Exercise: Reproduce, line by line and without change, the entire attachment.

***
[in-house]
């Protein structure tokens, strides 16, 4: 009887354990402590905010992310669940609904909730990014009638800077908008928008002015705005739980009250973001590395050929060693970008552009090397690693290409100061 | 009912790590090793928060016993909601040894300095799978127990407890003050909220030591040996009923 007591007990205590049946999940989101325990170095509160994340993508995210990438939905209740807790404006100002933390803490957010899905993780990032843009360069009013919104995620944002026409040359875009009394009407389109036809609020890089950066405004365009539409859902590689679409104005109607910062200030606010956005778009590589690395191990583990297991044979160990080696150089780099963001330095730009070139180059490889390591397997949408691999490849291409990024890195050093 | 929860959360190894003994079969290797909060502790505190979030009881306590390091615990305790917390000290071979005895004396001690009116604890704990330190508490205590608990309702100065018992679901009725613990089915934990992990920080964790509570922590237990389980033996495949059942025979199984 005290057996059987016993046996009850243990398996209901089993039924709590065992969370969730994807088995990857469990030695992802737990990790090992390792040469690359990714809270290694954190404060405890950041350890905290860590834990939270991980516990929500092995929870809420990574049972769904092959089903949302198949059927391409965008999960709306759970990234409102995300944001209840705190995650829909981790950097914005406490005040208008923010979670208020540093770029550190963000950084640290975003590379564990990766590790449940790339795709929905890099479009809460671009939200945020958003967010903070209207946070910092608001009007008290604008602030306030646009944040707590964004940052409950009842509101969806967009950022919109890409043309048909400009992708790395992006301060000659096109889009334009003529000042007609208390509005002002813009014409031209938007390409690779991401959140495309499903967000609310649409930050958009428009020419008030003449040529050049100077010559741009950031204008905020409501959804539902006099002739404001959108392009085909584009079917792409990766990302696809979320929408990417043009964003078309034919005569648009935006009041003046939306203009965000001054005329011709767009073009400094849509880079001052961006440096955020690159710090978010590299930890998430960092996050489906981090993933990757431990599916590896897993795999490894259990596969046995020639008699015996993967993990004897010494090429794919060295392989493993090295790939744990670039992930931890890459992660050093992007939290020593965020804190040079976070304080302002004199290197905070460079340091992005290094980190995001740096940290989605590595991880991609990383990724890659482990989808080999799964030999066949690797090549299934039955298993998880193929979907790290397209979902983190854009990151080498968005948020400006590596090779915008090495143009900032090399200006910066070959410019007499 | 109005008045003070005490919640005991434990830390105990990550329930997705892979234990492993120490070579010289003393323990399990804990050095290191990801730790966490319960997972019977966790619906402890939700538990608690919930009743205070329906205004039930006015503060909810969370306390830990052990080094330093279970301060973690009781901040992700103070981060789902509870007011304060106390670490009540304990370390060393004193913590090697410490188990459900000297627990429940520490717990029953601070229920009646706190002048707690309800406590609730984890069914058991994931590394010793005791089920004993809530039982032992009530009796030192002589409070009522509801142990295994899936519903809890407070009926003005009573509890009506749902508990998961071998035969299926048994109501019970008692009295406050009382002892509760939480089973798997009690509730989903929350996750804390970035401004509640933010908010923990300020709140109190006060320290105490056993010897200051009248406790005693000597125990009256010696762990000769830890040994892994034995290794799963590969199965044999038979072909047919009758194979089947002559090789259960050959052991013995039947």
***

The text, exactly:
[in-house]
């Protein structure tokens, strides 16, 4: 009887354990402590905010992310669940609904909730990014009638800077908008928008002015705005739980009250973001590395050929060693970008552009090397690693290409100061 | 009912790590090793928060016993909601040894300095799978127990407890003050909220030591040996009923 007591007990205590049946999940989101325990170095509160994340993508995210990438939905209740807790404006100002933390803490957010899905993780990032843009360069009013919104995620944002026409040359875009009394009407389109036809609020890089950066405004365009539409859902590689679409104005109607910062200030606010956005778009590589690395191990583990297991044979160990080696150089780099963001330095730009070139180059490889390591397997949408691999490849291409990024890195050093 | 929860959360190894003994079969290797909060502790505190979030009881306590390091615990305790917390000290071979005895004396001690009116604890704990330190508490205590608990309702100065018992679901009725613990089915934990992990920080964790509570922590237990389980033996495949059942025979199984 005290057996059987016993046996009850243990398996209901089993039924709590065992969370969730994807088995990857469990030695992802737990990790090992390792040469690359990714809270290694954190404060405890950041350890905290860590834990939270991980516990929500092995929870809420990574049972769904092959089903949302198949059927391409965008999960709306759970990234409102995300944001209840705190995650829909981790950097914005406490005040208008923010979670208020540093770029550190963000950084640290975003590379564990990766590790449940790339795709929905890099479009809460671009939200945020958003967010903070209207946070910092608001009007008290604008602030306030646009944040707590964004940052409950009842509101969806967009950022919109890409043309048909400009992708790395992006301060000659096109889009334009003529000042007609208390509005002002813009014409031209938007390409690779991401959140495309499903967000609310649409930050958009428009020419008030003449040529050049100077010559741009950031204008905020409501959804539902006099002739404001959108392009085909584009079917792409990766990302696809979320929408990417043009964003078309034919005569648009935006009041003046939306203009965000001054005329011709767009073009400094849509880079001052961006440096955020690159710090978010590299930890998430960092996050489906981090993933990757431990599916590896897993795999490894259990596969046995020639008699015996993967993990004897010494090429794919060295392989493993090295790939744990670039992930931890890459992660050093992007939290020593965020804190040079976070304080302002004199290197905070460079340091992005290094980190995001740096940290989605590595991880991609990383990724890659482990989808080999799964030999066949690797090549299934039955298993998880193929979907790290397209979902983190854009990151080498968005948020400006590596090779915008090495143009900032090399200006910066070959410019007499 | 109005008045003070005490919640005991434990830390105990990550329930997705892979234990492993120490070579010289003393323990399990804990050095290191990801730790966490319960997972019977966790619906402890939700538990608690919930009743205070329906205004039930006015503060909810969370306390830990052990080094330093279970301060973690009781901040992700103070981060789902509870007011304060106390670490009540304990370390060393004193913590090697410490188990459900000297627990429940520490717990029953601070229920009646706190002048707690309800406590609730984890069914058991994931590394010793005791089920004993809530039982032992009530009796030192002589409070009522509801142990295994899936519903809890407070009926003005009573509890009506749902508990998961071998035969299926048994109501019970008692009295406050009382002892509760939480089973798997009690509730989903929350996750804390970035401004509640933010908010923990300020709140109190006060320290105490056993010897200051009248406790005693000597125990009256010696762990000769830890040994892994034995290794799963590969199965044999038979072909047919009758194979089947002559090789259960050959052991013995039947």